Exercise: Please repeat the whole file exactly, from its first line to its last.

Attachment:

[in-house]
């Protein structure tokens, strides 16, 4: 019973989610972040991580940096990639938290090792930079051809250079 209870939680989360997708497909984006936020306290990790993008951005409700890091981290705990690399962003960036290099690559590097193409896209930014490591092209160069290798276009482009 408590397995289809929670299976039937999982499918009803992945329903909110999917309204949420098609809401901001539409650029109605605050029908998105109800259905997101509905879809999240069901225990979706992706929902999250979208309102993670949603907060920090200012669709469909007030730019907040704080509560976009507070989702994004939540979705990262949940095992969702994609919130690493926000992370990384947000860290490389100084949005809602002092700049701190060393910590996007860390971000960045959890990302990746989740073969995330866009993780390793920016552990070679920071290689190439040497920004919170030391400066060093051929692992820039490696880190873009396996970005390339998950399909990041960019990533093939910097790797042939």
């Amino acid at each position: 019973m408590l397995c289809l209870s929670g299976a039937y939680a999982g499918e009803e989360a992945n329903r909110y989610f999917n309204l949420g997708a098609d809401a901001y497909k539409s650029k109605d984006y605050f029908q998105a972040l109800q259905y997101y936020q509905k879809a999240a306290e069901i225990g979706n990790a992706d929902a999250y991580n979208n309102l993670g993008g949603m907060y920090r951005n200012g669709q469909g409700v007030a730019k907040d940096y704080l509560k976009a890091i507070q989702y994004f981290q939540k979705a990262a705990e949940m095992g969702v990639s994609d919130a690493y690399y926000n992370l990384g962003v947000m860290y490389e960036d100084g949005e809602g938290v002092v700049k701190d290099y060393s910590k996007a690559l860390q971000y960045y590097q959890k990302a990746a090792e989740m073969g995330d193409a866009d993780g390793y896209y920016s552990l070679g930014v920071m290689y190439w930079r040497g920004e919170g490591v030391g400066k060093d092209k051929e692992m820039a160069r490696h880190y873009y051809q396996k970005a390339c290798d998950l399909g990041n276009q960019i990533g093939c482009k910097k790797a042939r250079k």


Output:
[in-house]
């Protein structure tokens, strides 16, 4: 019973989610972040991580940096990639938290090792930079051809250079 209870939680989360997708497909984006936020306290990790993008951005409700890091981290705990690399962003960036290099690559590097193409896209930014490591092209160069290798276009482009 408590397995289809929670299976039937999982499918009803992945329903909110999917309204949420098609809401901001539409650029109605605050029908998105109800259905997101509905879809999240069901225990979706992706929902999250979208309102993670949603907060920090200012669709469909007030730019907040704080509560976009507070989702994004939540979705990262949940095992969702994609919130690493926000992370990384947000860290490389100084949005809602002092700049701190060393910590996007860390971000960045959890990302990746989740073969995330866009993780390793920016552990070679920071290689190439040497920004919170030391400066060093051929692992820039490696880190873009396996970005390339998950399909990041960019990533093939910097790797042939």
């Amino acid at each position: 019973m408590l397995c289809l209870s929670g299976a039937y939680a999982g499918e009803e989360a992945n329903r909110y989610f999917n309204l949420g997708a098609d809401a901001y497909k539409s650029k109605d984006y605050f029908q998105a972040l109800q259905y997101y936020q509905k879809a999240a306290e069901i225990g979706n990790a992706d929902a999250y991580n979208n309102l993670g993008g949603m907060y920090r951005n200012g669709q469909g409700v007030a730019k907040d940096y704080l509560k976009a890091i507070q989702y994004f981290q939540k979705a990262a705990e949940m095992g969702v990639s994609d919130a690493y690399y926000n992370l990384g962003v947000m860290y490389e960036d100084g949005e809602g938290v002092v700049k701190d290099y060393s910590k996007a690559l860390q971000y960045y590097q959890k990302a990746a090792e989740m073969g995330d193409a866009d993780g390793y896209y920016s552990l070679g930014v920071m290689y190439w930079r040497g920004e919170g490591v030391g400066k060093d092209k051929e692992m820039a160069r490696h880190y873009y051809q396996k970005a390339c290798d998950l399909g990041n276009q960019i990533g093939c482009k910097k790797a042939r250079k």